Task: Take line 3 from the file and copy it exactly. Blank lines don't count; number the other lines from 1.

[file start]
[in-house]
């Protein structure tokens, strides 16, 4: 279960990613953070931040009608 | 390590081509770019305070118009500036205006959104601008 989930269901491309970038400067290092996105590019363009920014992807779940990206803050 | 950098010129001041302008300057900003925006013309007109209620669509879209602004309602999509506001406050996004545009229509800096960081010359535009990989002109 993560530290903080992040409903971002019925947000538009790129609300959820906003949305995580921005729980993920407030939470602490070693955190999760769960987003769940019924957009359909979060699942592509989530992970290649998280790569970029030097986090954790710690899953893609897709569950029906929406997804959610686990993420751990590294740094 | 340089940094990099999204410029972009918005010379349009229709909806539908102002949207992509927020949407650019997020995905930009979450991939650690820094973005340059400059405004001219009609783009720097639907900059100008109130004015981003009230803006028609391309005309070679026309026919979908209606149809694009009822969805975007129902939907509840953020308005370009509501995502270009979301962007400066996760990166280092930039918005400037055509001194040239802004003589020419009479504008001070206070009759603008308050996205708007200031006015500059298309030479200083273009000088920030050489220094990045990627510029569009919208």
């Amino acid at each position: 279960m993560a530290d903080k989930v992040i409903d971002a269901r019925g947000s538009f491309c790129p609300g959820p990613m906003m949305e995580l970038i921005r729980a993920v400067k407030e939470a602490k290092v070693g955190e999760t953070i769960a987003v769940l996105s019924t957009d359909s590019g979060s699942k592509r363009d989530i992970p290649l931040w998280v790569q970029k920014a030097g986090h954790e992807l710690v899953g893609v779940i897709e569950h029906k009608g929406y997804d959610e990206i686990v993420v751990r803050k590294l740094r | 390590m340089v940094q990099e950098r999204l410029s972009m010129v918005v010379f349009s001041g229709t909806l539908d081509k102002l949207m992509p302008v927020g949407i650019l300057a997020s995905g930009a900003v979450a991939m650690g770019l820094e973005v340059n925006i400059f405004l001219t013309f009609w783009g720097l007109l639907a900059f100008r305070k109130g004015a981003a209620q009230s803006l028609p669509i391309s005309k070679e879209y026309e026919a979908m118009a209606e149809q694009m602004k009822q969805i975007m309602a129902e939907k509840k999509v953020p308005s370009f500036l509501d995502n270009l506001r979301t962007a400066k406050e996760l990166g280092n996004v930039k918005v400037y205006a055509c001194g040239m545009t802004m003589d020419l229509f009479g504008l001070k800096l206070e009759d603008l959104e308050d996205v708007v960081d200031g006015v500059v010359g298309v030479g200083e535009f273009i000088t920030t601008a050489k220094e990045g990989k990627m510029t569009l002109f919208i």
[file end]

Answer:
């Amino acid at each position: 279960m993560a530290d903080k989930v992040i409903d971002a269901r019925g947000s538009f491309c790129p609300g959820p990613m906003m949305e995580l970038i921005r729980a993920v400067k407030e939470a602490k290092v070693g955190e999760t953070i769960a987003v769940l996105s019924t957009d359909s590019g979060s699942k592509r363009d989530i992970p290649l931040w998280v790569q970029k920014a030097g986090h954790e992807l710690v899953g893609v779940i897709e569950h029906k009608g929406y997804d959610e990206i686990v993420v751990r803050k590294l740094r | 390590m340089v940094q990099e950098r999204l410029s972009m010129v918005v010379f349009s001041g229709t909806l539908d081509k102002l949207m992509p302008v927020g949407i650019l300057a997020s995905g930009a900003v979450a991939m650690g770019l820094e973005v340059n925006i400059f405004l001219t013309f009609w783009g720097l007109l639907a900059f100008r305070k109130g004015a981003a209620q009230s803006l028609p669509i391309s005309k070679e879209y026309e026919a979908m118009a209606e149809q694009m602004k009822q969805i975007m309602a129902e939907k509840k999509v953020p308005s370009f500036l509501d995502n270009l506001r979301t962007a400066k406050e996760l990166g280092n996004v930039k918005v400037y205006a055509c001194g040239m545009t802004m003589d020419l229509f009479g504008l001070k800096l206070e009759d603008l959104e308050d996205v708007v960081d200031g006015v500059v010359g298309v030479g200083e535009f273009i000088t920030t601008a050489k220094e990045g990989k990627m510029t569009l002109f919208i």